In the simplest variant of Alpholio™’s patented methodology that adjusts for risk, both the membership and weights of ETFs in the reference portfolio are fixed over the analysis period. This type of analysis shows that that the fund generated approximately negative 0.9% of annualized discounted cumulative RealAlpha™ and a negative 0.1% of its lag counterpart (to learn more about RealAlpha™, please visit our FAQ). The fund had the top-four equivalent positions in the Consumer Discretionary Select Sector SPDR® Fund (XLY; fixed weight of 34.1%), PowerShares DWA Industrials Momentum Portfolio (PRN; 14.3%), SPDR® S&P® Retail ETF (XRT; 10.1%), and Vanguard Utilities ETF (VPU; 7.4%). At 14.6%, the fund’s standard deviation was approximately 0.7% higher than that of the reference ETF portfolio and its RealBeta™ was 1.03.

In a more elaborate variant of our methodology, the membership in the ETF reference portfolio remains fixed but ETF weights can fluctuate over the analysis period. The following chart depicts the resulting cumulative RealAlpha™ for the fund:

Cumulative RealAlpha™ for Hennessy Focus Fund (HFCSX)

The chart starts in November 2009 because at least three full months of the fund’s history under the current management are required for the analysis. Over that period, the fund produced a negative 0.8% of regular and negative 0.6% of lag annualized discounted RealAlpha™. The fund’s standard deviation of 14.6% was about 1.1% higher than that of its reference ETF portfolio. The fund’s RealBeta™ was around 1.02.

The next chart illustrates changes of ETF weights in the reference portfolio for the fund over the same analysis period:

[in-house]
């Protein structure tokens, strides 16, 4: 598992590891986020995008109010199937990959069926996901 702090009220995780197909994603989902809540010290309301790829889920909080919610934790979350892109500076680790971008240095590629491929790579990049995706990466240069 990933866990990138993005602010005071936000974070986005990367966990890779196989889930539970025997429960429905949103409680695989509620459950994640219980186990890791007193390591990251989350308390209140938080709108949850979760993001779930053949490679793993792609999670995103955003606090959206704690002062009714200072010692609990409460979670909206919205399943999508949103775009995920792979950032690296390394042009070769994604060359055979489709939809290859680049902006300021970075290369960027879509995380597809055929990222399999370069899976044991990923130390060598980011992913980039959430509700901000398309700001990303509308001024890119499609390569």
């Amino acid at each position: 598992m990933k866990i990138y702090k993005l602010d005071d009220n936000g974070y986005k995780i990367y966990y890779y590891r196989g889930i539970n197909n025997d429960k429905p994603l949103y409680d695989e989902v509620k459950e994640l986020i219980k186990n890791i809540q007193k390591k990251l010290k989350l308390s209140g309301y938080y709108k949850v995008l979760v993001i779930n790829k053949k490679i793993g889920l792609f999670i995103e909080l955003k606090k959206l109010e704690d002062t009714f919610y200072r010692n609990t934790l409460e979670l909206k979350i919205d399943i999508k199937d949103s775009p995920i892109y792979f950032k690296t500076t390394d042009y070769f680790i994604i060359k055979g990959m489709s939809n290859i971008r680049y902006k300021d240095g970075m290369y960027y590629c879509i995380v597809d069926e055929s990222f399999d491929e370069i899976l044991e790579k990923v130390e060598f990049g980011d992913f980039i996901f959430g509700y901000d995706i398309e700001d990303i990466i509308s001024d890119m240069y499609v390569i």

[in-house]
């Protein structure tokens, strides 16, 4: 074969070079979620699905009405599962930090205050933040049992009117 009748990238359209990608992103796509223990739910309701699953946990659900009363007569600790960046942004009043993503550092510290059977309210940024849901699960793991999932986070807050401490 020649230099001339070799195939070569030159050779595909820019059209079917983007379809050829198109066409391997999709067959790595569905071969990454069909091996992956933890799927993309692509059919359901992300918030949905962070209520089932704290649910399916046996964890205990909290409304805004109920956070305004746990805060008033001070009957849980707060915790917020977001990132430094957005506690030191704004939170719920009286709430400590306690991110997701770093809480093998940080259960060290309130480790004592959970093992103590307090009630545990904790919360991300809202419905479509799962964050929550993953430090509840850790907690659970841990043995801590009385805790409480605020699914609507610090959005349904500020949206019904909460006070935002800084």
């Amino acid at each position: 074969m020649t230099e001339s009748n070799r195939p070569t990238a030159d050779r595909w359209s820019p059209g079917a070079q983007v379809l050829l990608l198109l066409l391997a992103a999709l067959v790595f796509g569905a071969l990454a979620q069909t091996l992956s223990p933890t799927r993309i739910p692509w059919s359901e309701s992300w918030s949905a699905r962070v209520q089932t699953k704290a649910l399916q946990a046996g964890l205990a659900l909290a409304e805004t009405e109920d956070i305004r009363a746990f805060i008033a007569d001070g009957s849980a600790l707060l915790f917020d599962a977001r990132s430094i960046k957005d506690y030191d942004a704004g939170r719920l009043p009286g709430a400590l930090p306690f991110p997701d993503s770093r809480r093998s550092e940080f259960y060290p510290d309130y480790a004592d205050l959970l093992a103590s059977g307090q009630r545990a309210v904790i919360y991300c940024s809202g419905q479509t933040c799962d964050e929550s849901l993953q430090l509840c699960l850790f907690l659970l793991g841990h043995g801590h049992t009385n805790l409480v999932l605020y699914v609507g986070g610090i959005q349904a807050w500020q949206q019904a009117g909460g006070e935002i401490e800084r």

Reference Weights for Hennessy Focus Fund (HFCSX)

The fund had top equivalent positions in the Vanguard Consumer Discretionary ETF (VCR; average weight of 44.3%), iShares Core S&P Small-Cap ETF (IJR; 16.2%), iShares Select Dividend ETF (DVY; 13.8%), iShares Transportation Average ETF (IYT; 7.2%), iShares 20+ Year Treasury Bond ETF (TLT; 5.0%), and iShares North American Tech-Multimedia Networking ETF (IGN; 3.8%). The Other category in the chart collectively represents additional three ETFs with smaller average weights.

Under the current management since 2009, the Hennessy Focus Fund did not deliver the same outstanding performance it produced over the past 15 years. Despite a highly-concentrated portfolio, the fund could easily be replaced with a relatively small reference portfolio of ETFs with better return-to-risk characteristics. Even with its low turnover, over the last four years, the fund had substantial distributions: In 2011, 11.7% of net asset value (NAV), in 2012, 8.8% of NAV, and in 2014, 8% of NAV. While these distributions mostly consisted of long-term capital gains, this indicates that the fund may be less suitable for taxable accounts.

To learn more about the Hennessy Focus and other mutual funds, please register on our website.